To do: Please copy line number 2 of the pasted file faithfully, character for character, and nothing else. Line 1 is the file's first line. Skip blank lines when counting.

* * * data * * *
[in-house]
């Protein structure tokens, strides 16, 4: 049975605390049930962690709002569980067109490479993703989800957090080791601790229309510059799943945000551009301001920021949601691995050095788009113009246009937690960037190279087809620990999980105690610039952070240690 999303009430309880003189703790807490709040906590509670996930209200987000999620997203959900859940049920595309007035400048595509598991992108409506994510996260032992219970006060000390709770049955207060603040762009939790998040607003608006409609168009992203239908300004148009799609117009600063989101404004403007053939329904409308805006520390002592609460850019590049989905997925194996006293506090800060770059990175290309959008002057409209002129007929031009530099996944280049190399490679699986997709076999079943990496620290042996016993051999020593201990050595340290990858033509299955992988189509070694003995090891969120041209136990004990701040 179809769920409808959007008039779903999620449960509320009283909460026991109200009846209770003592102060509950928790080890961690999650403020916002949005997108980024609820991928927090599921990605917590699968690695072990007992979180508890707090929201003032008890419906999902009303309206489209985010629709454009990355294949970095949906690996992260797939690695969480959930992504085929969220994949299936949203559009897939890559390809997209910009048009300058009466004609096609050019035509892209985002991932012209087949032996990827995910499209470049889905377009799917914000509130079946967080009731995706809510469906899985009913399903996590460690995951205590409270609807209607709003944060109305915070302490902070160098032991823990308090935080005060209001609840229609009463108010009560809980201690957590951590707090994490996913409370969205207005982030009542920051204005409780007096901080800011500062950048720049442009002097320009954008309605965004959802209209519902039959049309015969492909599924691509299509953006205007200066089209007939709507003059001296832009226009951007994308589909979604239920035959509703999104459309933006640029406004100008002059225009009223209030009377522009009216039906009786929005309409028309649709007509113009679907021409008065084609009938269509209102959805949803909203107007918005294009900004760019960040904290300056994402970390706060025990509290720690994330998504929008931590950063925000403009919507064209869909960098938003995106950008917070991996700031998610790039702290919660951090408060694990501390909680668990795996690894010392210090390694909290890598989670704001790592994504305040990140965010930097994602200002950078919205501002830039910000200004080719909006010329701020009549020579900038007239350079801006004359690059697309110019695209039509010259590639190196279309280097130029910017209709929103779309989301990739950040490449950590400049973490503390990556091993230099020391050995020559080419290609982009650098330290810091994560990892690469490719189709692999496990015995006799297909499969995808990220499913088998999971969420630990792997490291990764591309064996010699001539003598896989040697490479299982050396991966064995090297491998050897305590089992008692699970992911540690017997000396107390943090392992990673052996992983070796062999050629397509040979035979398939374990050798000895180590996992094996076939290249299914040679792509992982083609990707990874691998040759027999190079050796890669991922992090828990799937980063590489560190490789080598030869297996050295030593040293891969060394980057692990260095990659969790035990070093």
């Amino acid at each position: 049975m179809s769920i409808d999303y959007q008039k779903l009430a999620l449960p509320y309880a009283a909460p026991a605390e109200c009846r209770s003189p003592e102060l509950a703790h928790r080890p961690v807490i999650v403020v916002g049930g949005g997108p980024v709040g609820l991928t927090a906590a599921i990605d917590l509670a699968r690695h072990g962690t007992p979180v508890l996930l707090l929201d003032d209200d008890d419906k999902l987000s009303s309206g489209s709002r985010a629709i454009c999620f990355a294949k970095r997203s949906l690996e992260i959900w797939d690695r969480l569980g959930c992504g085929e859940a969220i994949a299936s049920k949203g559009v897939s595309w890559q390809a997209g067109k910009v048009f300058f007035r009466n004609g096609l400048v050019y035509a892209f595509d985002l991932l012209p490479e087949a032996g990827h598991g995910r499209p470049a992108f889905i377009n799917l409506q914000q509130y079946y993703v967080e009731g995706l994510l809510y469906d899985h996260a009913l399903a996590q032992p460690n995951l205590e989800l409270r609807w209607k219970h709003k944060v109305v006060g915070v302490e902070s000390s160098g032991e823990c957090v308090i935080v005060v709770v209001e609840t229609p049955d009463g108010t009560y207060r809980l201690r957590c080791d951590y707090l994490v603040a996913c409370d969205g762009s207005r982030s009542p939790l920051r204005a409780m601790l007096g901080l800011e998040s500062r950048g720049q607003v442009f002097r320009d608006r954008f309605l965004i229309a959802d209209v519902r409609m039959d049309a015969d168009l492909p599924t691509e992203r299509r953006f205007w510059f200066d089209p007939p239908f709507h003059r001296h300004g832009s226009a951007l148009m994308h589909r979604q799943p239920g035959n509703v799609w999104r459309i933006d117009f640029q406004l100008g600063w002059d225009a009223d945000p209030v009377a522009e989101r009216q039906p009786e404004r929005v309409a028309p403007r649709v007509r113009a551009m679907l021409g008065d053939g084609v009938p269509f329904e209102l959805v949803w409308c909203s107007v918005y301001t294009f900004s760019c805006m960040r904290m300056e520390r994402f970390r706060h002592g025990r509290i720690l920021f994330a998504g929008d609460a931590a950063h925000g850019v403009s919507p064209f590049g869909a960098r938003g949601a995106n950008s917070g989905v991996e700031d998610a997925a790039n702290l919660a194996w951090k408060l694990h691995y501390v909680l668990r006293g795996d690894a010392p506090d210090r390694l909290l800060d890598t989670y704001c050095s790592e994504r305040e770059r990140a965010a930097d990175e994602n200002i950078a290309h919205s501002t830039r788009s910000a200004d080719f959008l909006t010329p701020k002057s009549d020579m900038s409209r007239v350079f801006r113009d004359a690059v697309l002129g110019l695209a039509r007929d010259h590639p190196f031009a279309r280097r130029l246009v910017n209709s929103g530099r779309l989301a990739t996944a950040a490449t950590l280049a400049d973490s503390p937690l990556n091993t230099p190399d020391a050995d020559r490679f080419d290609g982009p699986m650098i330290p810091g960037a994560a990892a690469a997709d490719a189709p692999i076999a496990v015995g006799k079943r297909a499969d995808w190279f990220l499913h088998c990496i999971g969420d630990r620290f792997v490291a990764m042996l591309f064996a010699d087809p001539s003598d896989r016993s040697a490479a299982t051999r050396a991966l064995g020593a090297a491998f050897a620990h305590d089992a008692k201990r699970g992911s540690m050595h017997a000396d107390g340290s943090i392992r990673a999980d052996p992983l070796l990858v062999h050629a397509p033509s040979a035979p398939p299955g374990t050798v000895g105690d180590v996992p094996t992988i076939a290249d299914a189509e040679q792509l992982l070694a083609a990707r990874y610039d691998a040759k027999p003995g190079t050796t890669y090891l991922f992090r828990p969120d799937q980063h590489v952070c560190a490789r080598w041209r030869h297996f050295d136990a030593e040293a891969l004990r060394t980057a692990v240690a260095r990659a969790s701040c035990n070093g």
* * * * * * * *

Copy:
């Protein structure tokens, strides 16, 4: 049975605390049930962690709002569980067109490479993703989800957090080791601790229309510059799943945000551009301001920021949601691995050095788009113009246009937690960037190279087809620990999980105690610039952070240690 999303009430309880003189703790807490709040906590509670996930209200987000999620997203959900859940049920595309007035400048595509598991992108409506994510996260032992219970006060000390709770049955207060603040762009939790998040607003608006409609168009992203239908300004148009799609117009600063989101404004403007053939329904409308805006520390002592609460850019590049989905997925194996006293506090800060770059990175290309959008002057409209002129007929031009530099996944280049190399490679699986997709076999079943990496620290042996016993051999020593201990050595340290990858033509299955992988189509070694003995090891969120041209136990004990701040 179809769920409808959007008039779903999620449960509320009283909460026991109200009846209770003592102060509950928790080890961690999650403020916002949005997108980024609820991928927090599921990605917590699968690695072990007992979180508890707090929201003032008890419906999902009303309206489209985010629709454009990355294949970095949906690996992260797939690695969480959930992504085929969220994949299936949203559009897939890559390809997209910009048009300058009466004609096609050019035509892209985002991932012209087949032996990827995910499209470049889905377009799917914000509130079946967080009731995706809510469906899985009913399903996590460690995951205590409270609807209607709003944060109305915070302490902070160098032991823990308090935080005060209001609840229609009463108010009560809980201690957590951590707090994490996913409370969205207005982030009542920051204005409780007096901080800011500062950048720049442009002097320009954008309605965004959802209209519902039959049309015969492909599924691509299509953006205007200066089209007939709507003059001296832009226009951007994308589909979604239920035959509703999104459309933006640029406004100008002059225009009223209030009377522009009216039906009786929005309409028309649709007509113009679907021409008065084609009938269509209102959805949803909203107007918005294009900004760019960040904290300056994402970390706060025990509290720690994330998504929008931590950063925000403009919507064209869909960098938003995106950008917070991996700031998610790039702290919660951090408060694990501390909680668990795996690894010392210090390694909290890598989670704001790592994504305040990140965010930097994602200002950078919205501002830039910000200004080719909006010329701020009549020579900038007239350079801006004359690059697309110019695209039509010259590639190196279309280097130029910017209709929103779309989301990739950040490449950590400049973490503390990556091993230099020391050995020559080419290609982009650098330290810091994560990892690469490719189709692999496990015995006799297909499969995808990220499913088998999971969420630990792997490291990764591309064996010699001539003598896989040697490479299982050396991966064995090297491998050897305590089992008692699970992911540690017997000396107390943090392992990673052996992983070796062999050629397509040979035979398939374990050798000895180590996992094996076939290249299914040679792509992982083609990707990874691998040759027999190079050796890669991922992090828990799937980063590489560190490789080598030869297996050295030593040293891969060394980057692990260095990659969790035990070093």